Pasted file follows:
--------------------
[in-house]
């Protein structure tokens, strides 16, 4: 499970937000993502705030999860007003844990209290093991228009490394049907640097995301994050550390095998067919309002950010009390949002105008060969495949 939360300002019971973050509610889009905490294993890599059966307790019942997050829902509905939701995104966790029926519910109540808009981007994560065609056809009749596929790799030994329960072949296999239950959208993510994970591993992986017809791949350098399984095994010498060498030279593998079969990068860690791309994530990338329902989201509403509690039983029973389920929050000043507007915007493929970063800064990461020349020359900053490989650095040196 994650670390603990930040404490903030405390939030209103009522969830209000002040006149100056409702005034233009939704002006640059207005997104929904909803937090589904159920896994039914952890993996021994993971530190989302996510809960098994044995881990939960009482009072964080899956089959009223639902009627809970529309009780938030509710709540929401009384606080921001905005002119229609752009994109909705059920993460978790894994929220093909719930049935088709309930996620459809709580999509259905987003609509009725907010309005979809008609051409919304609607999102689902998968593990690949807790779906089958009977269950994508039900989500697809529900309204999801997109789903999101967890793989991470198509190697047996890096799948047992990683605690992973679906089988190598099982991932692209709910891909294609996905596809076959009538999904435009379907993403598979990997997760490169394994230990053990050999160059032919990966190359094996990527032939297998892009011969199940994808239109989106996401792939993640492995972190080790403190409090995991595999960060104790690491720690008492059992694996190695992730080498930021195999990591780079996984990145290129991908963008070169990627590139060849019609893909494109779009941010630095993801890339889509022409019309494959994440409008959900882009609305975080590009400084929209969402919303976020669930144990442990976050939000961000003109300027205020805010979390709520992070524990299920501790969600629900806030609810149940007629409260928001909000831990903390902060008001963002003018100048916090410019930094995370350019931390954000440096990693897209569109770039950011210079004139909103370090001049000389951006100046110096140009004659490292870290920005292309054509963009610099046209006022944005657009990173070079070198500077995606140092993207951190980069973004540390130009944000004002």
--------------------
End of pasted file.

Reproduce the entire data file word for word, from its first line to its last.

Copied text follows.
[in-house]
């Protein structure tokens, strides 16, 4: 499970937000993502705030999860007003844990209290093991228009490394049907640097995301994050550390095998067919309002950010009390949002105008060969495949 939360300002019971973050509610889009905490294993890599059966307790019942997050829902509905939701995104966790029926519910109540808009981007994560065609056809009749596929790799030994329960072949296999239950959208993510994970591993992986017809791949350098399984095994010498060498030279593998079969990068860690791309994530990338329902989201509403509690039983029973389920929050000043507007915007493929970063800064990461020349020359900053490989650095040196 994650670390603990930040404490903030405390939030209103009522969830209000002040006149100056409702005034233009939704002006640059207005997104929904909803937090589904159920896994039914952890993996021994993971530190989302996510809960098994044995881990939960009482009072964080899956089959009223639902009627809970529309009780938030509710709540929401009384606080921001905005002119229609752009994109909705059920993460978790894994929220093909719930049935088709309930996620459809709580999509259905987003609509009725907010309005979809008609051409919304609607999102689902998968593990690949807790779906089958009977269950994508039900989500697809529900309204999801997109789903999101967890793989991470198509190697047996890096799948047992990683605690992973679906089988190598099982991932692209709910891909294609996905596809076959009538999904435009379907993403598979990997997760490169394994230990053990050999160059032919990966190359094996990527032939297998892009011969199940994808239109989106996401792939993640492995972190080790403190409090995991595999960060104790690491720690008492059992694996190695992730080498930021195999990591780079996984990145290129991908963008070169990627590139060849019609893909494109779009941010630095993801890339889509022409019309494959994440409008959900882009609305975080590009400084929209969402919303976020669930144990442990976050939000961000003109300027205020805010979390709520992070524990299920501790969600629900806030609810149940007629409260928001909000831990903390902060008001963002003018100048916090410019930094995370350019931390954000440096990693897209569109770039950011210079004139909103370090001049000389951006100046110096140009004659490292870290920005292309054509963009610099046209006022944005657009990173070079070198500077995606140092993207951190980069973004540390130009944000004002």